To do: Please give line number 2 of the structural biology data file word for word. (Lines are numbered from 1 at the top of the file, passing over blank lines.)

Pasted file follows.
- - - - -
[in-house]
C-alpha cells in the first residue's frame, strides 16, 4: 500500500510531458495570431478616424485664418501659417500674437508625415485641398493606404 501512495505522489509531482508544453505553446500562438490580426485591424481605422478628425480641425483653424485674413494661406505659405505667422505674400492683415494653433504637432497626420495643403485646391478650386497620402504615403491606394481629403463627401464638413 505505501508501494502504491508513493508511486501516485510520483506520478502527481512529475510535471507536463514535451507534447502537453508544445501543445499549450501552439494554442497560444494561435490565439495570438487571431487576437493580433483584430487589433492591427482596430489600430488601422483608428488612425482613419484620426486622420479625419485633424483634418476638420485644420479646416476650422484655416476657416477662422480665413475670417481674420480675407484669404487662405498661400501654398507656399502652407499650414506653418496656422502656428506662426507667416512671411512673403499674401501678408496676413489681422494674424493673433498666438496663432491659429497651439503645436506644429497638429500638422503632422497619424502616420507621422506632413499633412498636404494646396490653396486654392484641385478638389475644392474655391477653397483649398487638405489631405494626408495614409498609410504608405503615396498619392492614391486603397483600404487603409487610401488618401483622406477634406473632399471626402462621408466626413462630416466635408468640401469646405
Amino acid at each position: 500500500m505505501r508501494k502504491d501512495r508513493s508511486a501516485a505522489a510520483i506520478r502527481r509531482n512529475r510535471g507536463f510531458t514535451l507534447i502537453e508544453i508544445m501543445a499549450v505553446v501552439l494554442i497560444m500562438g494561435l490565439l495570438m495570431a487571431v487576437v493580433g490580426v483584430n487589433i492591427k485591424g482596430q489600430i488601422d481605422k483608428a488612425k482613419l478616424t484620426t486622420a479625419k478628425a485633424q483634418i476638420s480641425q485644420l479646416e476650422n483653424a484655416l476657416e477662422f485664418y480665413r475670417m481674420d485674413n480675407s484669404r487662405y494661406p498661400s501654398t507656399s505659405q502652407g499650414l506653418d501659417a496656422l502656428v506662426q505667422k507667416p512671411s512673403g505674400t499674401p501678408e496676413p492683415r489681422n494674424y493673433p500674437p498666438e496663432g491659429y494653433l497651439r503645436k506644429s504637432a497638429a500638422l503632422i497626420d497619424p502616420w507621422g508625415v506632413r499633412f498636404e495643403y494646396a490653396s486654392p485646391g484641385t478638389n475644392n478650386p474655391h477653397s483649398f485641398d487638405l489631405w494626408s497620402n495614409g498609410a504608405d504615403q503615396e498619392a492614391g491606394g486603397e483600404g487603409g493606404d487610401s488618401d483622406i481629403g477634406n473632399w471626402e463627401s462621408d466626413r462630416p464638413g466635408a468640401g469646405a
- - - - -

C-alpha cells in the first residue's frame, strides 16, 4: 500500500510531458495570431478616424485664418501659417500674437508625415485641398493606404 501512495505522489509531482508544453505553446500562438490580426485591424481605422478628425480641425483653424485674413494661406505659405505667422505674400492683415494653433504637432497626420495643403485646391478650386497620402504615403491606394481629403463627401464638413 505505501508501494502504491508513493508511486501516485510520483506520478502527481512529475510535471507536463514535451507534447502537453508544445501543445499549450501552439494554442497560444494561435490565439495570438487571431487576437493580433483584430487589433492591427482596430489600430488601422483608428488612425482613419484620426486622420479625419485633424483634418476638420485644420479646416476650422484655416476657416477662422480665413475670417481674420480675407484669404487662405498661400501654398507656399502652407499650414506653418496656422502656428506662426507667416512671411512673403499674401501678408496676413489681422494674424493673433498666438496663432491659429497651439503645436506644429497638429500638422503632422497619424502616420507621422506632413499633412498636404494646396490653396486654392484641385478638389475644392474655391477653397483649398487638405489631405494626408495614409498609410504608405503615396498619392492614391486603397483600404487603409487610401488618401483622406477634406473632399471626402462621408466626413462630416466635408468640401469646405